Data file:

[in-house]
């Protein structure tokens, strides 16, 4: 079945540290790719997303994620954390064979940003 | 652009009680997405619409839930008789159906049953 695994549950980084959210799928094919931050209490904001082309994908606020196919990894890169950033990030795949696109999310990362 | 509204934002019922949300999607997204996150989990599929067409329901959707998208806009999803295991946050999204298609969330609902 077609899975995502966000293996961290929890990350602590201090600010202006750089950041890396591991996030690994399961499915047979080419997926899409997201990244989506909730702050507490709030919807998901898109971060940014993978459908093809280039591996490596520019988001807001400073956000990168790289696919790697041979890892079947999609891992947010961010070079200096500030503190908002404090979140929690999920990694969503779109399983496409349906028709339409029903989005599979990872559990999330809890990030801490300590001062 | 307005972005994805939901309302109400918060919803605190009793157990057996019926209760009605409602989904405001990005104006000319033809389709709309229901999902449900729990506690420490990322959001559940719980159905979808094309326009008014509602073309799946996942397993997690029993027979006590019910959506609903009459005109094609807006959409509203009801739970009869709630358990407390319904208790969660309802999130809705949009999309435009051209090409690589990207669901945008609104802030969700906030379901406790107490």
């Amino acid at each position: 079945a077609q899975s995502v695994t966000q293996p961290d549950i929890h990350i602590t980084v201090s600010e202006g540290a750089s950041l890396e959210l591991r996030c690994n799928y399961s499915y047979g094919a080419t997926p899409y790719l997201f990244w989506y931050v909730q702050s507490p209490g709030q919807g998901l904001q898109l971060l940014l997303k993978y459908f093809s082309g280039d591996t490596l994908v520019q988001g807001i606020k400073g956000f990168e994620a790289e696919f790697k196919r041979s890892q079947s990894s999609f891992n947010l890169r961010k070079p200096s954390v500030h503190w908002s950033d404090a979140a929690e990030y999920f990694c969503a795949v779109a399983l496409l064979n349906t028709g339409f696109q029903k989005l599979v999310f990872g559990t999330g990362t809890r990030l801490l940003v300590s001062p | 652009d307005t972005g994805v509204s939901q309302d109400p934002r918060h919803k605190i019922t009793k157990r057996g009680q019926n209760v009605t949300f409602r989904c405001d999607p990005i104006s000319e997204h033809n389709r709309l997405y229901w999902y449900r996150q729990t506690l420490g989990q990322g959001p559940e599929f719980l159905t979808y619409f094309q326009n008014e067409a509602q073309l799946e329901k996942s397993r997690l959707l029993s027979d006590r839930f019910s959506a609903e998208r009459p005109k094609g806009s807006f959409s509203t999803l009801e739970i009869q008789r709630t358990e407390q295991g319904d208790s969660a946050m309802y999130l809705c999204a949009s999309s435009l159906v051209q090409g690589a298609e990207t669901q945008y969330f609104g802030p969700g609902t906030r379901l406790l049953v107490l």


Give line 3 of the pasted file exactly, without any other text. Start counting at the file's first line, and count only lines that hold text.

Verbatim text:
């Amino acid at each position: 079945a077609q899975s995502v695994t966000q293996p961290d549950i929890h990350i602590t980084v201090s600010e202006g540290a750089s950041l890396e959210l591991r996030c690994n799928y399961s499915y047979g094919a080419t997926p899409y790719l997201f990244w989506y931050v909730q702050s507490p209490g709030q919807g998901l904001q898109l971060l940014l997303k993978y459908f093809s082309g280039d591996t490596l994908v520019q988001g807001i606020k400073g956000f990168e994620a790289e696919f790697k196919r041979s890892q079947s990894s999609f891992n947010l890169r961010k070079p200096s954390v500030h503190w908002s950033d404090a979140a929690e990030y999920f990694c969503a795949v779109a399983l496409l064979n349906t028709g339409f696109q029903k989005l599979v999310f990872g559990t999330g990362t809890r990030l801490l940003v300590s001062p | 652009d307005t972005g994805v509204s939901q309302d109400p934002r918060h919803k605190i019922t009793k157990r057996g009680q019926n209760v009605t949300f409602r989904c405001d999607p990005i104006s000319e997204h033809n389709r709309l997405y229901w999902y449900r996150q729990t506690l420490g989990q990322g959001p559940e599929f719980l159905t979808y619409f094309q326009n008014e067409a509602q073309l799946e329901k996942s397993r997690l959707l029993s027979d006590r839930f019910s959506a609903e998208r009459p005109k094609g806009s807006f959409s509203t999803l009801e739970i009869q008789r709630t358990e407390q295991g319904d208790s969660a946050m309802y999130l809705c999204a949009s999309s435009l159906v051209q090409g690589a298609e990207t669901q945008y969330f609104g802030p969700g609902t906030r379901l406790l049953v107490l």